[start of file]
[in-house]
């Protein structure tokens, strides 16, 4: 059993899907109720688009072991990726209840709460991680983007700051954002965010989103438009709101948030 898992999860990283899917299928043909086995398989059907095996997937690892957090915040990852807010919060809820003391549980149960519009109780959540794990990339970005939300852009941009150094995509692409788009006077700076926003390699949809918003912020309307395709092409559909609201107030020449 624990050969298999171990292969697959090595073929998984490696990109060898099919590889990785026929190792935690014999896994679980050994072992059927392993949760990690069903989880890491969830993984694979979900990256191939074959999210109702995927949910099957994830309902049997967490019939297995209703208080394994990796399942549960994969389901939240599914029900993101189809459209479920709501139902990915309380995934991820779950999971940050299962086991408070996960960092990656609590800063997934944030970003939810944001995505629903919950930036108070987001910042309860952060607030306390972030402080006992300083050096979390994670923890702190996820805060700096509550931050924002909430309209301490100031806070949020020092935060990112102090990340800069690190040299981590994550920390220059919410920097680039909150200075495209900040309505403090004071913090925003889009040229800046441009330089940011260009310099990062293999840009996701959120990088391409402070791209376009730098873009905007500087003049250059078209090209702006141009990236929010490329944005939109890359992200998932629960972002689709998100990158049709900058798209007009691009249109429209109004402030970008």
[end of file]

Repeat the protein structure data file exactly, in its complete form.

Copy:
[in-house]
């Protein structure tokens, strides 16, 4: 059993899907109720688009072991990726209840709460991680983007700051954002965010989103438009709101948030 898992999860990283899917299928043909086995398989059907095996997937690892957090915040990852807010919060809820003391549980149960519009109780959540794990990339970005939300852009941009150094995509692409788009006077700076926003390699949809918003912020309307395709092409559909609201107030020449 624990050969298999171990292969697959090595073929998984490696990109060898099919590889990785026929190792935690014999896994679980050994072992059927392993949760990690069903989880890491969830993984694979979900990256191939074959999210109702995927949910099957994830309902049997967490019939297995209703208080394994990796399942549960994969389901939240599914029900993101189809459209479920709501139902990915309380995934991820779950999971940050299962086991408070996960960092990656609590800063997934944030970003939810944001995505629903919950930036108070987001910042309860952060607030306390972030402080006992300083050096979390994670923890702190996820805060700096509550931050924002909430309209301490100031806070949020020092935060990112102090990340800069690190040299981590994550920390220059919410920097680039909150200075495209900040309505403090004071913090925003889009040229800046441009330089940011260009310099990062293999840009996701959120990088391409402070791209376009730098873009905007500087003049250059078209090209702006141009990236929010490329944005939109890359992200998932629960972002689709998100990158049709900058798209007009691009249109429209109004402030970008």